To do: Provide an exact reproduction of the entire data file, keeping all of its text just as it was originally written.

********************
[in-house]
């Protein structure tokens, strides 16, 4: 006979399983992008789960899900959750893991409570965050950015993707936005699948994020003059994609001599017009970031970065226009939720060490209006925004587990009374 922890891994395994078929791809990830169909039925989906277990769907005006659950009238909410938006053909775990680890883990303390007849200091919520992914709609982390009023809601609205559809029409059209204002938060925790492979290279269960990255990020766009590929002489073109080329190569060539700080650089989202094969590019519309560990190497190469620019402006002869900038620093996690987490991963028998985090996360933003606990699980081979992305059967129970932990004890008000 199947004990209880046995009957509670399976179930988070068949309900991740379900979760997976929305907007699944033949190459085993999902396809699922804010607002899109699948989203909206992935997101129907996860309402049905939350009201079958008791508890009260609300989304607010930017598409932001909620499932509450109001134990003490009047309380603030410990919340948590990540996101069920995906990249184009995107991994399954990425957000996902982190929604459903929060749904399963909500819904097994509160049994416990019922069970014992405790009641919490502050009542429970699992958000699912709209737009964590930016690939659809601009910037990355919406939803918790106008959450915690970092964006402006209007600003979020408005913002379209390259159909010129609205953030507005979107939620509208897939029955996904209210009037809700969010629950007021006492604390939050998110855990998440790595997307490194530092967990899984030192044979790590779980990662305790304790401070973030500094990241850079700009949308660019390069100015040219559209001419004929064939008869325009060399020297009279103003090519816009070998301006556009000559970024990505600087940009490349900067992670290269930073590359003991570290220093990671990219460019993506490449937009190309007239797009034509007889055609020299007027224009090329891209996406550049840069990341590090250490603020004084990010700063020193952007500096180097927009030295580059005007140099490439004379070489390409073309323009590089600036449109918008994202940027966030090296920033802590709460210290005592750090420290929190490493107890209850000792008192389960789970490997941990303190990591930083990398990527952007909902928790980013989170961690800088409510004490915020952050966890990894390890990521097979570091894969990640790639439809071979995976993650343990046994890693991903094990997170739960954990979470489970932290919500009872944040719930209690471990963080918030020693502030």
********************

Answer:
[in-house]
């Protein structure tokens, strides 16, 4: 006979399983992008789960899900959750893991409570965050950015993707936005699948994020003059994609001599017009970031970065226009939720060490209006925004587990009374 922890891994395994078929791809990830169909039925989906277990769907005006659950009238909410938006053909775990680890883990303390007849200091919520992914709609982390009023809601609205559809029409059209204002938060925790492979290279269960990255990020766009590929002489073109080329190569060539700080650089989202094969590019519309560990190497190469620019402006002869900038620093996690987490991963028998985090996360933003606990699980081979992305059967129970932990004890008000 199947004990209880046995009957509670399976179930988070068949309900991740379900979760997976929305907007699944033949190459085993999902396809699922804010607002899109699948989203909206992935997101129907996860309402049905939350009201079958008791508890009260609300989304607010930017598409932001909620499932509450109001134990003490009047309380603030410990919340948590990540996101069920995906990249184009995107991994399954990425957000996902982190929604459903929060749904399963909500819904097994509160049994416990019922069970014992405790009641919490502050009542429970699992958000699912709209737009964590930016690939659809601009910037990355919406939803918790106008959450915690970092964006402006209007600003979020408005913002379209390259159909010129609205953030507005979107939620509208897939029955996904209210009037809700969010629950007021006492604390939050998110855990998440790595997307490194530092967990899984030192044979790590779980990662305790304790401070973030500094990241850079700009949308660019390069100015040219559209001419004929064939008869325009060399020297009279103003090519816009070998301006556009000559970024990505600087940009490349900067992670290269930073590359003991570290220093990671990219460019993506490449937009190309007239797009034509007889055609020299007027224009090329891209996406550049840069990341590090250490603020004084990010700063020193952007500096180097927009030295580059005007140099490439004379070489390409073309323009590089600036449109918008994202940027966030090296920033802590709460210290005592750090420290929190490493107890209850000792008192389960789970490997941990303190990591930083990398990527952007909902928790980013989170961690800088409510004490915020952050966890990894390890990521097979570091894969990640790639439809071979995976993650343990046994890693991903094990997170739960954990979470489970932290919500009872944040719930209690471990963080918030020693502030």